The Child Protection and Family Services Agency (CPFSA) South East Region is undertaking an initiative aimed at empowering boys in the childcare system.
Dubbed ‘Saving Our Boys’, the one-year programme, launched on July 25, is in response to the increasing number of boys in State care who are exhibiting deviant behaviours.
It involves partnership with the Kiwanis Club of Young Professionals, which is providing contributions in cash and kind as well as mentorship.
Saving Our Boys employs a variety of interventions, with the goal of fostering positive behaviours and attitudes among the youth participants in order to achieve better outcomes.
These include empowerment sessions, extracurricular activities (sports, monthly field trips), as well as a mentorship component that seeks to assist participants in learning the skills to build healthy relationships and establish positive connections and attachments.
Saving Our Boys is targeted at boys aged 10 to 17 years and those exiting childcare facilities, in order to ensure a successful transition from State care to independent living, thereby reducing risk factors such as unemployment, substance abuse and involvement in crime.
It will expose participants to different vocations as well as unearth and strengthen talents, skills and interests.
Information provided by the CPFSA indicates that, each year, almost 300 boys, aged 18 years and older who leave the child protection sector do not properly integrate into society.
Additionally, studies have shown that girls in State care are outperforming boys academically, indicating the need to provide interventions to ensure these boys are being meaningfully engaged to improve their development outcomes.
“The boys are very different from the girls. They are internalising their issues. For example, if some of them have a situation of trauma that they can’t fully manage, they don’t talk about it. They will, instead, take to smoking and joining gangs,” Regional Director, CPFSA South East Region, Robert Williams, tells JIS News.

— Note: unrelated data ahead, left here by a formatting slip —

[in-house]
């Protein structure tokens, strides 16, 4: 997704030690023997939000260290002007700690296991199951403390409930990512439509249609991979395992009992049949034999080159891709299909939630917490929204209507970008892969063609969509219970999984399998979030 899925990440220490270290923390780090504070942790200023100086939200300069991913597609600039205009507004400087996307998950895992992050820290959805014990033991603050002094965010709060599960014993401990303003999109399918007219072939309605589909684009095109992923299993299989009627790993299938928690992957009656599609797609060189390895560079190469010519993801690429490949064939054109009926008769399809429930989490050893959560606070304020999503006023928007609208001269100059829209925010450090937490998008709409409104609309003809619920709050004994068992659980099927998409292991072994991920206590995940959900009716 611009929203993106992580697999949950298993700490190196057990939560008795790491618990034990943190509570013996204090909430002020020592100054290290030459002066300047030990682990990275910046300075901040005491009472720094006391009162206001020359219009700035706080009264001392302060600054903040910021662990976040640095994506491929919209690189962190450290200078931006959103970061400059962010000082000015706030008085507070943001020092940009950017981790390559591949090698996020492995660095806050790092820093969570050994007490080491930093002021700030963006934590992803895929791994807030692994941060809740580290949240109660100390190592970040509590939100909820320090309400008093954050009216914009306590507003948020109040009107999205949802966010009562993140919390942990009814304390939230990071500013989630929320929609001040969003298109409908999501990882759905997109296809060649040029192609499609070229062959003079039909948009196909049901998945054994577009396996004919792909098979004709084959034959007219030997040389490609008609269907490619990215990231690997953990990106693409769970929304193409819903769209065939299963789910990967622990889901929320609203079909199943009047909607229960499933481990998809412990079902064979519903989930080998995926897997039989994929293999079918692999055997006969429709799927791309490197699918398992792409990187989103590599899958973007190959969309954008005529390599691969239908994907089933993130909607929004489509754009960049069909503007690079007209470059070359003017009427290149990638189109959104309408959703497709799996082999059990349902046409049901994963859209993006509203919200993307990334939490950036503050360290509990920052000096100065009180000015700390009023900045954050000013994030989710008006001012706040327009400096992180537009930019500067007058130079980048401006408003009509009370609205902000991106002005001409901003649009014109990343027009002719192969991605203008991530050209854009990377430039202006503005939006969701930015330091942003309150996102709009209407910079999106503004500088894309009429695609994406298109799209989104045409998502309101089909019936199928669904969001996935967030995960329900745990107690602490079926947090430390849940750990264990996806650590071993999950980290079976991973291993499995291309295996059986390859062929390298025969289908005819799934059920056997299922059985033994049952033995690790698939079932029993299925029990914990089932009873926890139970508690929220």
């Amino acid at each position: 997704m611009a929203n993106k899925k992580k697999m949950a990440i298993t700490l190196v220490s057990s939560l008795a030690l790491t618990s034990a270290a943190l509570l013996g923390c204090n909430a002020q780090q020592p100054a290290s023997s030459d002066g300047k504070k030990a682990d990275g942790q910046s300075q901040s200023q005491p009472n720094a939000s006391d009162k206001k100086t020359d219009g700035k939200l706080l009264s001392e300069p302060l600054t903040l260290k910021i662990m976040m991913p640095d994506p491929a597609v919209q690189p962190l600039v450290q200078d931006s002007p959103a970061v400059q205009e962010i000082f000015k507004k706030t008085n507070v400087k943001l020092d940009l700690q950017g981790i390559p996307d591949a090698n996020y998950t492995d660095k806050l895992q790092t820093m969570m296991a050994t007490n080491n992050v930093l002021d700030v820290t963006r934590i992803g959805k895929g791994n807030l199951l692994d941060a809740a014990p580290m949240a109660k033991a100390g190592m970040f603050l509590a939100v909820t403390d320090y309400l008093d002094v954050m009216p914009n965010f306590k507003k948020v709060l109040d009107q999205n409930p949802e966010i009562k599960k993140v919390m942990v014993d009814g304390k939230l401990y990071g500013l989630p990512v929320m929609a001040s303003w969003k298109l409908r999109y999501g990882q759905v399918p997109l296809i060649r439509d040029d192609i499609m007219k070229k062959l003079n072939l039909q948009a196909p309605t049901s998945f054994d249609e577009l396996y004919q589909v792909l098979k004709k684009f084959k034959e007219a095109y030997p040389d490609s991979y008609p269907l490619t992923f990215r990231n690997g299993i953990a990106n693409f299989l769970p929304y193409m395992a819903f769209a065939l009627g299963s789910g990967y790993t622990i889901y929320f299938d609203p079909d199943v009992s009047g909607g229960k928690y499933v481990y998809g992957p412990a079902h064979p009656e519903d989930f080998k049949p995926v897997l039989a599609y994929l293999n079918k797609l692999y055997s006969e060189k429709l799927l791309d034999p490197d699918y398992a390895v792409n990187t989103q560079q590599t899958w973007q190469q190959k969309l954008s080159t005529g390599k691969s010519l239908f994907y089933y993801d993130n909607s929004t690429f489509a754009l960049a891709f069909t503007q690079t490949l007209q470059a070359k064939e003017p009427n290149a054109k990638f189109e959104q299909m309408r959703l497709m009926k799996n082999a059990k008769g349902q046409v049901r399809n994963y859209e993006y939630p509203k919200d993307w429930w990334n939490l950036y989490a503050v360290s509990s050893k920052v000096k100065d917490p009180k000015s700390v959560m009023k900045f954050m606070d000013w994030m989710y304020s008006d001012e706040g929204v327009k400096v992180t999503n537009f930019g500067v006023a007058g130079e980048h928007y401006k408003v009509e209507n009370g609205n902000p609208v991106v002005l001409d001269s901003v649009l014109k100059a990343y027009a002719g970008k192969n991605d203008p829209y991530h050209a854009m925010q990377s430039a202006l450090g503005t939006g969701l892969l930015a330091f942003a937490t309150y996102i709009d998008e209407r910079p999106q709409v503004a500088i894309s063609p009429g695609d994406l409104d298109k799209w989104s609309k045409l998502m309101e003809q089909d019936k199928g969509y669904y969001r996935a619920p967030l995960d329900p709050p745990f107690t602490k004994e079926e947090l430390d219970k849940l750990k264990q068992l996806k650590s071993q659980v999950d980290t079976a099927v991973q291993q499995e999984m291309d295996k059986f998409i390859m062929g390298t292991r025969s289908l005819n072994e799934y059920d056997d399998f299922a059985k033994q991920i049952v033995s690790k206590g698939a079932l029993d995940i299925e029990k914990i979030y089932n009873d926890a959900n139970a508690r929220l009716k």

“We are trying to see how we can help these boys. One of the things this project does is it seeks to ignite hope. It also seeks to establish connections and attachments,” he adds.
Mr. Williams tells JIS News that originally, the programme was intended for the boys “to go out of the facilities to do things and meet people”, but adjustments have been made to facilitate coronavirus (COVID-19) health and safety protocols established by the Ministry of Health and Wellness.
As such, field trips have been suspended and virtual empowerment sessions are being held via Zoom.
Children from the SOS Children’s Village, Maxfield Park Children’s Home and Sunbeam Boys’ Home have been participating in the sessions, the first of which took place in-house on July 25 at the Maxfield Park home and was attended by 19 boys.
The second was held virtually on November 21, with 26 boys in attendance.
“We have [representatives] from different organisations speaking to them, telling them about the different career opportunities. We are seeking to mix those with the cognitive and educational sessions. That is how we are going to have to do things a bit differently until we can have the boys go out again,” Mr. Williams notes.
The sessions are also attended by representatives from the CPFSA, members of the Kiwanis Young Professionals Kingston, as well as former wards of the State.
Mr. Williams says the intention is to continue with small groups of boys in order to ensure that each receive personalised attention. He says the number of participants will be increased over time.
He notes that discussions are under way with the Jamaica Defence Force (JDF), Jamaica Fire Brigade (JFB) and other entities to participate in the initiative, adding: “We are still a work in progress. We continue to look at places of interest that can positively impact the boys.”
Mr. Williams says an assessment of the participants will be conducted to determine the impact of the programme.
“We want to find out how the empowerment, the exposure and the connections that we are trying to create for the boys are affecting their behavior and how they feel about themselves. We want to use this programme to affect their cognitive processes and empower them,” the CPFSA Officer says.